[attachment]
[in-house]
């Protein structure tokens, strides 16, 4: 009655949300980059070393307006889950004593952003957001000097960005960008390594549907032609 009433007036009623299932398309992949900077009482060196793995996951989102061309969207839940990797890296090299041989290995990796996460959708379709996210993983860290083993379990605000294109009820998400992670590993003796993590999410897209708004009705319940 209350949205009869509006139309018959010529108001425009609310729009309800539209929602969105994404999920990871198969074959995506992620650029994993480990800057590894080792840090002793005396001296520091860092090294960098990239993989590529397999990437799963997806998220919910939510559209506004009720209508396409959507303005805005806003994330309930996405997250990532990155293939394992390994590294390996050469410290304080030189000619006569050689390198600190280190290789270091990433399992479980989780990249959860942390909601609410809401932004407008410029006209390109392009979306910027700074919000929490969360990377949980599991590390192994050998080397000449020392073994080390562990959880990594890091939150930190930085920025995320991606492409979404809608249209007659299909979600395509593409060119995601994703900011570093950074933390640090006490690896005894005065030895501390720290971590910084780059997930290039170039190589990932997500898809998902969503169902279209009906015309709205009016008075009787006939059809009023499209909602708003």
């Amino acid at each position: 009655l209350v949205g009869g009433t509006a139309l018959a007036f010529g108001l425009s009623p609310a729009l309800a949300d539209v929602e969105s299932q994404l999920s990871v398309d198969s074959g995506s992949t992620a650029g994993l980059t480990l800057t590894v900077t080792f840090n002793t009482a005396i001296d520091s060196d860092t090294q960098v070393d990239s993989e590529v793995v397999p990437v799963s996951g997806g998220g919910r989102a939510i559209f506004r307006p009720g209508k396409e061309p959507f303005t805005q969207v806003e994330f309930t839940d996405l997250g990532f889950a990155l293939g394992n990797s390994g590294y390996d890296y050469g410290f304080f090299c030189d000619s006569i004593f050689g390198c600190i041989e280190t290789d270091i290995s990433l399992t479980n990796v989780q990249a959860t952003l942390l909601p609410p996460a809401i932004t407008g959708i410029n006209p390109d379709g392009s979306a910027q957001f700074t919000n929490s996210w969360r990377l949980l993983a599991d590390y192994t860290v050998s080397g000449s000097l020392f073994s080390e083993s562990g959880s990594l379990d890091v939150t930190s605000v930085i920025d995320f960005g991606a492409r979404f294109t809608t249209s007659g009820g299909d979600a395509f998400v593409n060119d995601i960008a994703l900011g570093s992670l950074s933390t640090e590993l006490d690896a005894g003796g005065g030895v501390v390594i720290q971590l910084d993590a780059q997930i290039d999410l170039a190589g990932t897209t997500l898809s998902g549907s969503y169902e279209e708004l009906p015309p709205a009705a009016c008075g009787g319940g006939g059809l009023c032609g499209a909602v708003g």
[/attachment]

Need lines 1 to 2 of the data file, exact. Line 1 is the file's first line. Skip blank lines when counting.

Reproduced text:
[in-house]
């Protein structure tokens, strides 16, 4: 009655949300980059070393307006889950004593952003957001000097960005960008390594549907032609 009433007036009623299932398309992949900077009482060196793995996951989102061309969207839940990797890296090299041989290995990796996460959708379709996210993983860290083993379990605000294109009820998400992670590993003796993590999410897209708004009705319940 209350949205009869509006139309018959010529108001425009609310729009309800539209929602969105994404999920990871198969074959995506992620650029994993480990800057590894080792840090002793005396001296520091860092090294960098990239993989590529397999990437799963997806998220919910939510559209506004009720209508396409959507303005805005806003994330309930996405997250990532990155293939394992390994590294390996050469410290304080030189000619006569050689390198600190280190290789270091990433399992479980989780990249959860942390909601609410809401932004407008410029006209390109392009979306910027700074919000929490969360990377949980599991590390192994050998080397000449020392073994080390562990959880990594890091939150930190930085920025995320991606492409979404809608249209007659299909979600395509593409060119995601994703900011570093950074933390640090006490690896005894005065030895501390720290971590910084780059997930290039170039190589990932997500898809998902969503169902279209009906015309709205009016008075009787006939059809009023499209909602708003």